The statue of slave trader Robert Milligan adorned with a Black Lives Matter banner, ahead of its removal

Statue of slave trader removed from outside Museum of London Docklands

Simon Stephens, 10.06.2020
Mayor of London announces commission to look into future of controversial landmarks in city
The statue of slave trader Robert Milligan that sat outside the Museum of London Docklands was taken down yesterday by the authorities in Tower Hamlets.

This follows the statue of slave trader Edward Colston being pulled down and thrown into the harbour during an anti-racism protest in Bristol this weekend.

The news comes as the Mayor of London, Sadiq Khan, unveiled the Commission for Diversity in the Public Realm, which will make a series of recommendations on the future of the London landmarks, including murals, street art, street names, statues and other memorials.

Milligan was a prominent British slave trader who, by the time of his death in 1809, owned two sugar plantations and 526 slaves in Jamaica. The statue, made by Richard Westmacott, was moved to West India Quay, opposite the Museum of London Docklands, in 1997.

“The statue of Robert Milligan has stood uncomfortably outside the Museum of London Docklands for a long time, one of only three museums in the UK to address the history of the transatlantic slave trade,” said a Museum of London spokesperson.

“The Museum of London recognises that the monument is part of the ongoing problematic regime of white-washing history, which disregards the pain of those who are still wrestling with the remnants of the crimes Milligan committed against humanity.

"At the Museum of London we stand against upholding structures that reproduce violence, and have previously engaged in interventions that critically engage with pro-slavery lobbying.”

The land where the statue of Milligan is located is owned by the Canal and River Trust. A statement from the charity read: “We recognise the wishes of the local community concerning the statue of Robert Milligan at London Docklands and are committed to working with the London Borough of Tower Hamlets, the Museum of London Docklands and partners at Canary Wharf to organise its safe removal as soon as possible.”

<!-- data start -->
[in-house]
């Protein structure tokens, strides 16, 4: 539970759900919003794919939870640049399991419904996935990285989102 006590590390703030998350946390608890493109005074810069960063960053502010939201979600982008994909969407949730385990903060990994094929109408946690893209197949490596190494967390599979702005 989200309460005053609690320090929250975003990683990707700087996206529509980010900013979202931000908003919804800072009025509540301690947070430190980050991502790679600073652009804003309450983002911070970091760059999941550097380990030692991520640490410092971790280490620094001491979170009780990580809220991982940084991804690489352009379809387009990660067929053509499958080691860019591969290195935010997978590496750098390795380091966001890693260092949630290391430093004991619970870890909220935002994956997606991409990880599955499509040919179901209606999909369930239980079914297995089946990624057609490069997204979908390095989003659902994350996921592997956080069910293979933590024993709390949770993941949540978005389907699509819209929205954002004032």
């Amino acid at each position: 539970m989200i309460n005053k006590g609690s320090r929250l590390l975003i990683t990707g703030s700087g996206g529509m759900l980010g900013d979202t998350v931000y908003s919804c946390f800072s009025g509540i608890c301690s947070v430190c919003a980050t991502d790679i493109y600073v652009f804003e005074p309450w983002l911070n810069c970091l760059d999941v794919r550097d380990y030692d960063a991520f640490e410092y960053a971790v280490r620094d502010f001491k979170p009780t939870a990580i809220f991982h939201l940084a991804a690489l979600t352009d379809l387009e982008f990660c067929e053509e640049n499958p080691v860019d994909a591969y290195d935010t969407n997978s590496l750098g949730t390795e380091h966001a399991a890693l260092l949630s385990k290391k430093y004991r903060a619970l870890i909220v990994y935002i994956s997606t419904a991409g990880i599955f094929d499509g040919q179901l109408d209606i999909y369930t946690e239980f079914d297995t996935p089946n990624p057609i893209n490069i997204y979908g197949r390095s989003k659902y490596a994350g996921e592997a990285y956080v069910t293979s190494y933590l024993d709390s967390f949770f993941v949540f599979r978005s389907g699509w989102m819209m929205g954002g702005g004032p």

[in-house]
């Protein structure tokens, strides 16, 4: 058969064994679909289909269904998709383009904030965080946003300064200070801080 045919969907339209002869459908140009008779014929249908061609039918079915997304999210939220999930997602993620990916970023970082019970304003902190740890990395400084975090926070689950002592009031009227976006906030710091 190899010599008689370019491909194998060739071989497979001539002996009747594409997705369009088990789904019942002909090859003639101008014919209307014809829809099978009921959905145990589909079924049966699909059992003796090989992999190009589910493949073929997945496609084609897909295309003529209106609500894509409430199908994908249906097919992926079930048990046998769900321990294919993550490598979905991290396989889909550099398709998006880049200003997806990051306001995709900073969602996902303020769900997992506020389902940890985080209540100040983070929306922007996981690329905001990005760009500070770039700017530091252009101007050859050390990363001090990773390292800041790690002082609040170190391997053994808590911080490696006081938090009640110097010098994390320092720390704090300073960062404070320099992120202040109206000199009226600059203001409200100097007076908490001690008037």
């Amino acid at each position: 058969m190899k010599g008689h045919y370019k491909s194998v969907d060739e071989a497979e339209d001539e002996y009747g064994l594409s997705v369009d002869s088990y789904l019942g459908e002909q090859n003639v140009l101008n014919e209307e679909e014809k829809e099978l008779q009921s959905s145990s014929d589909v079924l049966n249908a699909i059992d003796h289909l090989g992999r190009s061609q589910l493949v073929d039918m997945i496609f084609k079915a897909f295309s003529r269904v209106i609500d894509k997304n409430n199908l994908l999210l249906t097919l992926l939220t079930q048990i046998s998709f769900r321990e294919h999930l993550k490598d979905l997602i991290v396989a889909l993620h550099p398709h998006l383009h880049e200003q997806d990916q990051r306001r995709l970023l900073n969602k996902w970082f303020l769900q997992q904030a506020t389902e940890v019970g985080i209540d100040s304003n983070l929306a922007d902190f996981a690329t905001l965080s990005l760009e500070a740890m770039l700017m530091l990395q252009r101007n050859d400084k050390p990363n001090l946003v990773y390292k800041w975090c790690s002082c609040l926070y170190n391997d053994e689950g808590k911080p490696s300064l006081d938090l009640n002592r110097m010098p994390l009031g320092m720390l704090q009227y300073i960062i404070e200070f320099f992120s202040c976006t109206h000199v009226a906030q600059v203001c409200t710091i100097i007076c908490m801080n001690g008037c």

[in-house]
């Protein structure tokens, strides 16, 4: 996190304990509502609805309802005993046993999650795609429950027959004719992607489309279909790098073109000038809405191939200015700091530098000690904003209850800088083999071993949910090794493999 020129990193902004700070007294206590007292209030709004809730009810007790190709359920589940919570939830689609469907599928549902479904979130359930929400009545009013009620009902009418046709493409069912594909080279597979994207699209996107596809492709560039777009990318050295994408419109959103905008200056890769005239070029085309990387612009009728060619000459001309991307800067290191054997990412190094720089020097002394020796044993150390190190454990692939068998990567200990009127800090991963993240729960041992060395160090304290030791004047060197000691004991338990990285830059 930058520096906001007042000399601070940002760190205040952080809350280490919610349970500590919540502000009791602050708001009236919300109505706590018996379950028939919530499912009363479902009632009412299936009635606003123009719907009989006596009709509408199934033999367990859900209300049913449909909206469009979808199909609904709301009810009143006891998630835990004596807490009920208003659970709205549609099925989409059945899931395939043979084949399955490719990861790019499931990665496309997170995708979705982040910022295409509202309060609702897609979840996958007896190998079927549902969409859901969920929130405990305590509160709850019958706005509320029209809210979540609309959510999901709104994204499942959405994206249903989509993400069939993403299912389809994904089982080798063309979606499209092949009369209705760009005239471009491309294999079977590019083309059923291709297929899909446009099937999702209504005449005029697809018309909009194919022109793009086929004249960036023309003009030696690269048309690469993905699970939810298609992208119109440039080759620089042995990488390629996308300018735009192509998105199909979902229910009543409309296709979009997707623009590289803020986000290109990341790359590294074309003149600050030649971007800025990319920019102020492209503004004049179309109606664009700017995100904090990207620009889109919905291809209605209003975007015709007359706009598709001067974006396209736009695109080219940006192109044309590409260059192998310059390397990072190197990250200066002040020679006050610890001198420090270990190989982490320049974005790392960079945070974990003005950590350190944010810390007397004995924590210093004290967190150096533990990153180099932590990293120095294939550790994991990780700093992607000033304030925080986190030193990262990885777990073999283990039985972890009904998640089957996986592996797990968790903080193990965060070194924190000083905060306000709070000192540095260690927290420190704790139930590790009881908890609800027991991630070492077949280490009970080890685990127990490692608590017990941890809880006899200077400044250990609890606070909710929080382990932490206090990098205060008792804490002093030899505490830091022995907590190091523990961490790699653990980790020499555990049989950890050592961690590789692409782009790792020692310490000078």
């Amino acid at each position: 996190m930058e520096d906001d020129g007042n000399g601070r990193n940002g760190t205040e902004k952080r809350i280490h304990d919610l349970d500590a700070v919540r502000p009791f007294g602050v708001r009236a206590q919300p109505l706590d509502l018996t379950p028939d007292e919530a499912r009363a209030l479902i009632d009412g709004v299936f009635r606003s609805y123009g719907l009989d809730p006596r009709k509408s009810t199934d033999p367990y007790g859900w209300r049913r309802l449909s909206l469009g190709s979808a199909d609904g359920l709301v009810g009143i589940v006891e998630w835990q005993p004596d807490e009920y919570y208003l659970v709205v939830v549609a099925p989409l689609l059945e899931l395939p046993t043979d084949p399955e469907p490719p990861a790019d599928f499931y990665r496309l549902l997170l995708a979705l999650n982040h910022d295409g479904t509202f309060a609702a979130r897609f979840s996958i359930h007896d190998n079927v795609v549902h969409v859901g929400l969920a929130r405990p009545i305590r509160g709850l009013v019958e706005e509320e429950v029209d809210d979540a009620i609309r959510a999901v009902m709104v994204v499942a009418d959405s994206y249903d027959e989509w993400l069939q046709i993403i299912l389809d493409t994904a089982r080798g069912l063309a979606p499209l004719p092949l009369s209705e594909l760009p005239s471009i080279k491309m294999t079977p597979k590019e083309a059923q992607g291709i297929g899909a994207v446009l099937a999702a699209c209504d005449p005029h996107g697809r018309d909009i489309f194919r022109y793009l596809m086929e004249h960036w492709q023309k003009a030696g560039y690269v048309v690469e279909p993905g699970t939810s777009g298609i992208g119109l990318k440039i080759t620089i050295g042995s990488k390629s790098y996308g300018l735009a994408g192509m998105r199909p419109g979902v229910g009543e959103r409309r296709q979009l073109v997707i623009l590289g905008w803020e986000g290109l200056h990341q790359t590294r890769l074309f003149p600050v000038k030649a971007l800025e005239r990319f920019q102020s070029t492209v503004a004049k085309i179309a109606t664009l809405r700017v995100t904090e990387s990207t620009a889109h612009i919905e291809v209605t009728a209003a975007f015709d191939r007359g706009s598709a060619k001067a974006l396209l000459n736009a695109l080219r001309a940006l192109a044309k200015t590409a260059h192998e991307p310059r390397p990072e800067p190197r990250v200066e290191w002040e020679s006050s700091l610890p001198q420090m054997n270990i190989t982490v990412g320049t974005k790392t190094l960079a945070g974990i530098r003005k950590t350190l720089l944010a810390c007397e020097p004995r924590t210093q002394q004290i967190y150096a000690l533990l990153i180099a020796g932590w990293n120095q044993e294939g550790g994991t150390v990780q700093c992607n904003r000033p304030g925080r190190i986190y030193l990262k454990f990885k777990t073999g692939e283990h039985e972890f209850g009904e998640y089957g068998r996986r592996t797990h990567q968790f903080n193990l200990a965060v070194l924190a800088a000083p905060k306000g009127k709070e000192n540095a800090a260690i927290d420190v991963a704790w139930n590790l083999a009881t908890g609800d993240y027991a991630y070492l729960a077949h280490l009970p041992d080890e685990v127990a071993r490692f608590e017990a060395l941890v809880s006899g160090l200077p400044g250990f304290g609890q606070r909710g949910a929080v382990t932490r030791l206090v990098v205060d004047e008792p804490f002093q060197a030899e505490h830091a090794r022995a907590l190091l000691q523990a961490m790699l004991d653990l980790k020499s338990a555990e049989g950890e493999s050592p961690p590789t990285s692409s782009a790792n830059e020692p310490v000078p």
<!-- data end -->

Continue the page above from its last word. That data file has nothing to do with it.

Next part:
A number of other councils in England and Wales have announced that statues in their areas will be examined for links to slavery and plantation owners.

“It is an uncomfortable truth that our nation and city owes a large part of its wealth to its role in the slave trade and, while this is reflected in our public realm, the contribution of many of our communities to life in our capital has been wilfully ignored. This cannot continue,” Khan said of his decision to launch the Commission for Diversity in the Public Realm.

“We must ensure that we celebrate the achievements and diversity of all in our city, and that we commemorate those who have made London what it is – that includes questioning which legacies are being celebrated.

“The Black Lives Matter protests have rightly brought this to the public’s attention, but it’s important that we take the right steps to work together to bring change and ensure that we can all be proud of our public landscape.”


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11.06.2020, 11:18
It would be interesting to compare the rates of erecting statues of individuals in public places over the periods: before 1850, 1850-1900, 1900-1950, 1950-2000 and since 2000. (And make comparisons with other countries) London is a special case (there are statues everywhere and a lot of modern ones), but most town and cities (outside the four capitals) you walk around the majority of the statues of individuals were put up between 1850 - 1950 and inevitably those statues reflect the values of those eras. The consequences in the change of attitudes towards our public realm is that recent generations have not chosen or not been able to erect statues as a means of celebrating today's individuals. This may be because we have other avenues to celebrate individuals in our media saturated world. This may be because we can't agree on who should be put on a pedestal. This may be because we don't want to put anyone on a pedestal. This may be because in an era of multinational businesses and improverished local authorities, there is no one with the cash locally to spend on statues Whatever way it does have an impact on our city centres and the representation of our history in public places. Then you add in the hierarchies created by people's attitudes and you end up where we are: people feeling their concerns are being ignored, officials and politicians apparently unable to decide how to label a statue, let alone remove one until the dam of frustration finally bursts.